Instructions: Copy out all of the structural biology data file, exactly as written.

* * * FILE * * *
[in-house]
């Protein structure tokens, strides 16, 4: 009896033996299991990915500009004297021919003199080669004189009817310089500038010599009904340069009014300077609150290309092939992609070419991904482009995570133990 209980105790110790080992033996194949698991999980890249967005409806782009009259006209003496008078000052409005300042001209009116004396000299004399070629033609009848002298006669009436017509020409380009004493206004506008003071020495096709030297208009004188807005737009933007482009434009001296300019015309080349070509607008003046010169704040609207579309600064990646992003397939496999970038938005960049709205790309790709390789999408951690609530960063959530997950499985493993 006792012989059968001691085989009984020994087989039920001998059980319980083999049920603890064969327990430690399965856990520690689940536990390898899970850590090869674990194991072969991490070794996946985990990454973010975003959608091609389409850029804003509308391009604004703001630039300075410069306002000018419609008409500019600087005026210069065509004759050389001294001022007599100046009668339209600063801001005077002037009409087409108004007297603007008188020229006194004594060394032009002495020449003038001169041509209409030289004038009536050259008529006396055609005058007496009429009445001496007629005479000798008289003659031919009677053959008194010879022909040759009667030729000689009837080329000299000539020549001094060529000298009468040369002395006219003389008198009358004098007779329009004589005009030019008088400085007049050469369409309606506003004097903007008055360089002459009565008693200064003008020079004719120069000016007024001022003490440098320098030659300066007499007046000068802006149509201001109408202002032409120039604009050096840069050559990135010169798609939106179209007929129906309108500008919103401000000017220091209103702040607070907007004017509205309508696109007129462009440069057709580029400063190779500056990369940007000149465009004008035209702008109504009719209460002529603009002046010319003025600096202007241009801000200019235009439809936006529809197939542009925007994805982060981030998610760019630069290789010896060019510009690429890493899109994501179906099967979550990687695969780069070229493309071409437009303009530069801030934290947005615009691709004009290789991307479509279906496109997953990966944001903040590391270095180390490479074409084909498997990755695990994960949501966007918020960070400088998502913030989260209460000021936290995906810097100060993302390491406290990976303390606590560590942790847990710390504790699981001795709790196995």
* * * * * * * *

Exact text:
[in-house]
């Protein structure tokens, strides 16, 4: 009896033996299991990915500009004297021919003199080669004189009817310089500038010599009904340069009014300077609150290309092939992609070419991904482009995570133990 209980105790110790080992033996194949698991999980890249967005409806782009009259006209003496008078000052409005300042001209009116004396000299004399070629033609009848002298006669009436017509020409380009004493206004506008003071020495096709030297208009004188807005737009933007482009434009001296300019015309080349070509607008003046010169704040609207579309600064990646992003397939496999970038938005960049709205790309790709390789999408951690609530960063959530997950499985493993 006792012989059968001691085989009984020994087989039920001998059980319980083999049920603890064969327990430690399965856990520690689940536990390898899970850590090869674990194991072969991490070794996946985990990454973010975003959608091609389409850029804003509308391009604004703001630039300075410069306002000018419609008409500019600087005026210069065509004759050389001294001022007599100046009668339209600063801001005077002037009409087409108004007297603007008188020229006194004594060394032009002495020449003038001169041509209409030289004038009536050259008529006396055609005058007496009429009445001496007629005479000798008289003659031919009677053959008194010879022909040759009667030729000689009837080329000299000539020549001094060529000298009468040369002395006219003389008198009358004098007779329009004589005009030019008088400085007049050469369409309606506003004097903007008055360089002459009565008693200064003008020079004719120069000016007024001022003490440098320098030659300066007499007046000068802006149509201001109408202002032409120039604009050096840069050559990135010169798609939106179209007929129906309108500008919103401000000017220091209103702040607070907007004017509205309508696109007129462009440069057709580029400063190779500056990369940007000149465009004008035209702008109504009719209460002529603009002046010319003025600096202007241009801000200019235009439809936006529809197939542009925007994805982060981030998610760019630069290789010896060019510009690429890493899109994501179906099967979550990687695969780069070229493309071409437009303009530069801030934290947005615009691709004009290789991307479509279906496109997953990966944001903040590391270095180390490479074409084909498997990755695990994960949501966007918020960070400088998502913030989260209460000021936290995906810097100060993302390491406290990976303390606590560590942790847990710390504790699981001795709790196995």